Ventrice P, Leporini C, Aloe J, Greco E, Leuzzi G, Marrazzo G, Scorcia GB, Bruzzichesi D, Nicola V, Scorcia V. Anti-vascular endothelial growth factor drugs safety and efficacy in ophthalmic diseases. J Pharmacol Pharmacother 2013;4, Suppl S1:38-42

How to cite this URL:
Ventrice P, Leporini C, Aloe J, Greco E, Leuzzi G, Marrazzo G, Scorcia GB, Bruzzichesi D, Nicola V, Scorcia V. Anti-vascular endothelial growth factor drugs safety and efficacy in ophthalmic diseases. J Pharmacol Pharmacother [serial online] 2013 [cited 2019 Jun 18];4, Suppl S1:38-42. Available from: http://www.jpharmacol.com/text.asp?2013/4/5/38/120947


   Introduction Top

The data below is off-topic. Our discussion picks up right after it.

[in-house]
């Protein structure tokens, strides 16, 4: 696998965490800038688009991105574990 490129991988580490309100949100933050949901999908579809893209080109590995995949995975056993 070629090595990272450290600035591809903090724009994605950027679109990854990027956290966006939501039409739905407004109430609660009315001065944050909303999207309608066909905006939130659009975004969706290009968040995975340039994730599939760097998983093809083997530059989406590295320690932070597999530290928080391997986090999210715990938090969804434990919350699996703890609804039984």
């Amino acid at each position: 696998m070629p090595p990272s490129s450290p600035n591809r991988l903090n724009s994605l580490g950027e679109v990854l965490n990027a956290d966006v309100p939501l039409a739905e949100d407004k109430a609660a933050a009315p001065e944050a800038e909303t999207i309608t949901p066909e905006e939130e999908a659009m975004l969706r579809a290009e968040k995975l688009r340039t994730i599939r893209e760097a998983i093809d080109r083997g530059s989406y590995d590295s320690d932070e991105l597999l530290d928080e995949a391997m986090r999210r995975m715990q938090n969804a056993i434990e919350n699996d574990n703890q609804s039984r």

Age-related macular degeneration (AMD) is the leading cause of blindness in the population older than 50 years and consists of an alteration in the central part of the retina, the macula. [1] Two different forms of macular degeneration may be distinguished: Dry (non-exudative) AMD and wet (exudative) AMD. Dry AMD, the less serious of the two, occurs in about 85% of patients diagnosed with macular degeneration and refers to the condition in which, due to advancing age, the retina accumulates waste material, which leads to amorphous deposits termed as drusen and the retinal pigment epithelial cells degenerate leading to loss of central vision. [2] No specific treatment is available, although, a diet implemented with carotenoid has been proved to slow the lesions progression and the visual impairment. [3] The wet AMD accounts for only 15% of all macular degeneration, but causes up to 90% of blindness in individuals diagnosed with AMD. Wet AMD refers to the condition, in which new blood vessels grow from the choroid (the layer between vascularized retina and sclera). This process is known as "choroidal neovascularization," and causes uplift of the macula from its normal position resulting in blurred and distorted vision. The macular damage develops rapidly and without treatment, vision loss may be rapid and severe. [3]